If commerce reigns New York City during the day, the throb of creativity owns the night. These images depict its audacious, brazen heart.
In March of 2014, a friend gave me a heads-up about a party she thought I’d enjoy. For four years I’d been working as a portrait photographer in Brooklyn, focusing on the millennial art community, but when I walked in the room, I knew I’d found the edge of a blade. Who were these glittering performers, these late-night habitués? Would they let me into their world? I was intrigued, enamored. I had to know more.
That event began my two-year exploration of the city’s raucous, fevered nightlife. From Brooklyn to Manhattan, I saw club kids in phosphorescent, outrageous costumes, drag queens in their sequined, fish-netted extravagance, and fire-breathers, burlesque dancers, can-can girls, aerialists – all in a rollicking parade of gender ambiguity and fantasy.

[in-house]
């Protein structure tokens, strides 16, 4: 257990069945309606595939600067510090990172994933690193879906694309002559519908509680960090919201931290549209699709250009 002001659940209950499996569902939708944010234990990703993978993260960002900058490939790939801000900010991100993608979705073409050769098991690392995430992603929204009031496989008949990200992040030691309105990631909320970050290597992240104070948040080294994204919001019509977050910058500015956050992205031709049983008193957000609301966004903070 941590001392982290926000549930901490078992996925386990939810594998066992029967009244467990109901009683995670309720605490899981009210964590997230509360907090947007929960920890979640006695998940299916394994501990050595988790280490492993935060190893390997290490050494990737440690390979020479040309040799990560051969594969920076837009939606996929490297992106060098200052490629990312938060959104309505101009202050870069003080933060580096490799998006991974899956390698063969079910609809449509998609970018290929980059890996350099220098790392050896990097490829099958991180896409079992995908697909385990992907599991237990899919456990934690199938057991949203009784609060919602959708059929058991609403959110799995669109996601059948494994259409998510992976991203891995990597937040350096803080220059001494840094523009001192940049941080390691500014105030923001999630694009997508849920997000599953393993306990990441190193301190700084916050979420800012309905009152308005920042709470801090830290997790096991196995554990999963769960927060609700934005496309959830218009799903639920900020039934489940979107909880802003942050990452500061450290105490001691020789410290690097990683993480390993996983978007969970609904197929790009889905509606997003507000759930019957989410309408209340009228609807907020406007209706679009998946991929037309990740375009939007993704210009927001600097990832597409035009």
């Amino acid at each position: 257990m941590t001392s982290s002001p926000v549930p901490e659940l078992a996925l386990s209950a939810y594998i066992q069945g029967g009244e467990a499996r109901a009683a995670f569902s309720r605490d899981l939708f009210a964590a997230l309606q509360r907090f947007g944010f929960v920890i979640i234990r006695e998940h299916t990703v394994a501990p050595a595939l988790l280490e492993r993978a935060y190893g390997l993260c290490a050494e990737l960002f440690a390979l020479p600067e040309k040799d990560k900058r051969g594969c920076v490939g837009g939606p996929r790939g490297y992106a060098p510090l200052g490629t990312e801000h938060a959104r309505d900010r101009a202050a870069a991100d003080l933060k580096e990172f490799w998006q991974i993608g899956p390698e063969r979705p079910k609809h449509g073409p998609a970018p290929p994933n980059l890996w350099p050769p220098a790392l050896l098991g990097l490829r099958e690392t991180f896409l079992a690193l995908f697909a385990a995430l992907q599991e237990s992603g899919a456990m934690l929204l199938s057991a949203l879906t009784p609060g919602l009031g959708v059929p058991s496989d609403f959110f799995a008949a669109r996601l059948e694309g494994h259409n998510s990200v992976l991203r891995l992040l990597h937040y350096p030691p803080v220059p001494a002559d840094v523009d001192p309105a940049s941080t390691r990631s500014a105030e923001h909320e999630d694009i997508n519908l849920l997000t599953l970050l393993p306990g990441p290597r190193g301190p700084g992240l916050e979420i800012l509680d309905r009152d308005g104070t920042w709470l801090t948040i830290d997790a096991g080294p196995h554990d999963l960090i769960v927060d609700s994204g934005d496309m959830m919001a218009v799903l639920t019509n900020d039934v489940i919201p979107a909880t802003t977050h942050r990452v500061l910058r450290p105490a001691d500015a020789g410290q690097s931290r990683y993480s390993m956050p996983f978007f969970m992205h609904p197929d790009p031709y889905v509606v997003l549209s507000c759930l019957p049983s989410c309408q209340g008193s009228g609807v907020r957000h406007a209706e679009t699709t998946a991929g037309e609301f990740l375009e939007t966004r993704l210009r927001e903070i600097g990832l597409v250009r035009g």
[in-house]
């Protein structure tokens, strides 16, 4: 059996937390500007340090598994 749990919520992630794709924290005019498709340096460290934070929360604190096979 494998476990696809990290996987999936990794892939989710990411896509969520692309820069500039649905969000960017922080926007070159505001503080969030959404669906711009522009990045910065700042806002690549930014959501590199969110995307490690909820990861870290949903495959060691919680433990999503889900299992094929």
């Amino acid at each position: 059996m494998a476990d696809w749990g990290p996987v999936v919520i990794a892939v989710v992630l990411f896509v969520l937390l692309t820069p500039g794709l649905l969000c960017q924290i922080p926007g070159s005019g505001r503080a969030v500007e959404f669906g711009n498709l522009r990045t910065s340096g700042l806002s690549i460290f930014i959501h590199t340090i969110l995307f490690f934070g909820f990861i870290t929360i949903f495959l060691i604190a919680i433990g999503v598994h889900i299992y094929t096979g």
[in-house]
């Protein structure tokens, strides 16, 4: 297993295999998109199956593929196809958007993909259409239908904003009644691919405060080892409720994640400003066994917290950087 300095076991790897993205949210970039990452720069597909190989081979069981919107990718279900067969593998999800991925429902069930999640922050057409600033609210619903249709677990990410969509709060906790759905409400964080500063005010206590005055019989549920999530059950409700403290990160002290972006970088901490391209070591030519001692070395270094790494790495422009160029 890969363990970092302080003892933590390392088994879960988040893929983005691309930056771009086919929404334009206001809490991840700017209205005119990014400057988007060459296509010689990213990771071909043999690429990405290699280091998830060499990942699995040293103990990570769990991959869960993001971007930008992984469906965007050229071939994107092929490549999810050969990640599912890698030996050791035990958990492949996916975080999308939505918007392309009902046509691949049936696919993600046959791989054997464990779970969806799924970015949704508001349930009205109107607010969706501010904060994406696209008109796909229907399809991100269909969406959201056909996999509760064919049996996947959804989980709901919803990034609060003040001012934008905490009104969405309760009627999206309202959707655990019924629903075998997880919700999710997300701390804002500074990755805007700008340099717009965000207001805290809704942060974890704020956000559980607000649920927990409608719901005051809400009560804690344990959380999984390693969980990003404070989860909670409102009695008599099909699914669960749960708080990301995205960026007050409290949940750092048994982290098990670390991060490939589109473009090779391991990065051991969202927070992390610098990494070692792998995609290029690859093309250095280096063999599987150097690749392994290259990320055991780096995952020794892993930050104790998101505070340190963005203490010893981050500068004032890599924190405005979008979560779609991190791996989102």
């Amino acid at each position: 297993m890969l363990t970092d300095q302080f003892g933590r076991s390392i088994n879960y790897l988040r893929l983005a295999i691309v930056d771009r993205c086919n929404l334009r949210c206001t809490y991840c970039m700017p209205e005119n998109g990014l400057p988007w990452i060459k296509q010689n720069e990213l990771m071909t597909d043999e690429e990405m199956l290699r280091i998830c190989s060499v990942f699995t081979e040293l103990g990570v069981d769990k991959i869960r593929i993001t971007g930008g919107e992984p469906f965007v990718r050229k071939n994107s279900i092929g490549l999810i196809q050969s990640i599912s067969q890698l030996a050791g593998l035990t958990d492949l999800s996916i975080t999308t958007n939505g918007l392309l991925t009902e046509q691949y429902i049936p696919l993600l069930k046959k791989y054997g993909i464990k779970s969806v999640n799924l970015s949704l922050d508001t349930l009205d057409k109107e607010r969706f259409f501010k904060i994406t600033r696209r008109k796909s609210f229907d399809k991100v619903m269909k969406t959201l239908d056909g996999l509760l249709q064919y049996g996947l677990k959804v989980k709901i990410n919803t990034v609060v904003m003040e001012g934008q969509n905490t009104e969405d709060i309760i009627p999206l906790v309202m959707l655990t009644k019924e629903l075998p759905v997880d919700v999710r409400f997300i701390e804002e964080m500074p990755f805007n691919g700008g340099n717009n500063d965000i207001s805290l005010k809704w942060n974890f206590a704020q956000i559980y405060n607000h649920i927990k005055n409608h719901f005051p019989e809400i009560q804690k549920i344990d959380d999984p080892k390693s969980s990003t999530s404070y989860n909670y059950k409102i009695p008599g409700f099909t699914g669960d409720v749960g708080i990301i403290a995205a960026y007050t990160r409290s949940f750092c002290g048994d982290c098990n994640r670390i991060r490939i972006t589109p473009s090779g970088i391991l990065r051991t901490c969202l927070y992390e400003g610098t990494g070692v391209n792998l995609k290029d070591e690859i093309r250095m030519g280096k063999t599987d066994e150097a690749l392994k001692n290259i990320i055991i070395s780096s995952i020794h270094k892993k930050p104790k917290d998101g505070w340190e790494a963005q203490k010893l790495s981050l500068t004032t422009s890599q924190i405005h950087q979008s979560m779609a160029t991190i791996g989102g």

I shot all the photographs on 35mm film, either with disposable cameras or a small Ricoh GR1v, never looking through the viewfinder, relying on my intuition for what was relevant. This allowed me to be innocuous and discreet – and at the same time present and interactive. The zone that had ordinarily separated me from my subjects blurred and then disintegrated. The process became the product.
The body of work encompasses an eclectic range of individual artists and overlapping subcultures, and through it runs a vein of courage, defiance, and tenacity. It has now grown to more than 150 images (and counting) and has taken on a life of its own.
-Elizabeth Waterman 2016
All images copyright Elizabeth Waterman. Print and licensing please inquire.